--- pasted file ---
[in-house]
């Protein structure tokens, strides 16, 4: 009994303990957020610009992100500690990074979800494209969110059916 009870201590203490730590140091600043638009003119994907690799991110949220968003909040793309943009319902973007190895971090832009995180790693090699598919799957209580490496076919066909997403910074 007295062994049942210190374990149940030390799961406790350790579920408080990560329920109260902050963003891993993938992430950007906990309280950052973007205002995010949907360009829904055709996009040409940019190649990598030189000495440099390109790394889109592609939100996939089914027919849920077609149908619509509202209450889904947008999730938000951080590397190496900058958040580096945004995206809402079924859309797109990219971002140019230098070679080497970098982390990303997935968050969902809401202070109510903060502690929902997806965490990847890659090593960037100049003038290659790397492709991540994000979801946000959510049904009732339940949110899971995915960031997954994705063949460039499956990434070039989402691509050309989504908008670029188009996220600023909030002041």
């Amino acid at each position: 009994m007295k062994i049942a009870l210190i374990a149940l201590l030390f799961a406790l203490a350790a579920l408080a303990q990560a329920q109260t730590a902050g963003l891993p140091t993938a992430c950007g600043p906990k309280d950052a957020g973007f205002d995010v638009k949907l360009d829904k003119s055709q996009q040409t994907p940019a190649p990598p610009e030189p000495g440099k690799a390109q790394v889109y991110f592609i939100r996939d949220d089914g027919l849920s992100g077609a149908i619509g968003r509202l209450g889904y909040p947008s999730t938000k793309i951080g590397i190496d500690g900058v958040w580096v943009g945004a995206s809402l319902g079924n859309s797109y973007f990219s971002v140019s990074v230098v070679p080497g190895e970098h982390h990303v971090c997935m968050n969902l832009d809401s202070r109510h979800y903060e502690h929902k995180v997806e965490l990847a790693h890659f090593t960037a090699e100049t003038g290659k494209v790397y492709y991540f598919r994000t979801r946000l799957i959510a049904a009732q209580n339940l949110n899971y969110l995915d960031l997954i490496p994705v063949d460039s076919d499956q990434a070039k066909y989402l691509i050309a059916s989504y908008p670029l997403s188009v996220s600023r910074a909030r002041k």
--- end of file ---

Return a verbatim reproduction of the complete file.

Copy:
[in-house]
């Protein structure tokens, strides 16, 4: 009994303990957020610009992100500690990074979800494209969110059916 009870201590203490730590140091600043638009003119994907690799991110949220968003909040793309943009319902973007190895971090832009995180790693090699598919799957209580490496076919066909997403910074 007295062994049942210190374990149940030390799961406790350790579920408080990560329920109260902050963003891993993938992430950007906990309280950052973007205002995010949907360009829904055709996009040409940019190649990598030189000495440099390109790394889109592609939100996939089914027919849920077609149908619509509202209450889904947008999730938000951080590397190496900058958040580096945004995206809402079924859309797109990219971002140019230098070679080497970098982390990303997935968050969902809401202070109510903060502690929902997806965490990847890659090593960037100049003038290659790397492709991540994000979801946000959510049904009732339940949110899971995915960031997954994705063949460039499956990434070039989402691509050309989504908008670029188009996220600023909030002041």
């Amino acid at each position: 009994m007295k062994i049942a009870l210190i374990a149940l201590l030390f799961a406790l203490a350790a579920l408080a303990q990560a329920q109260t730590a902050g963003l891993p140091t993938a992430c950007g600043p906990k309280d950052a957020g973007f205002d995010v638009k949907l360009d829904k003119s055709q996009q040409t994907p940019a190649p990598p610009e030189p000495g440099k690799a390109q790394v889109y991110f592609i939100r996939d949220d089914g027919l849920s992100g077609a149908i619509g968003r509202l209450g889904y909040p947008s999730t938000k793309i951080g590397i190496d500690g900058v958040w580096v943009g945004a995206s809402l319902g079924n859309s797109y973007f990219s971002v140019s990074v230098v070679p080497g190895e970098h982390h990303v971090c997935m968050n969902l832009d809401s202070r109510h979800y903060e502690h929902k995180v997806e965490l990847a790693h890659f090593t960037a090699e100049t003038g290659k494209v790397y492709y991540f598919r994000t979801r946000l799957i959510a049904a009732q209580n339940l949110n899971y969110l995915d960031l997954i490496p994705v063949d460039s076919d499956q990434a070039k066909y989402l691509i050309a059916s989504y908008p670029l997403s188009v996220s600023r910074a909030r002041k």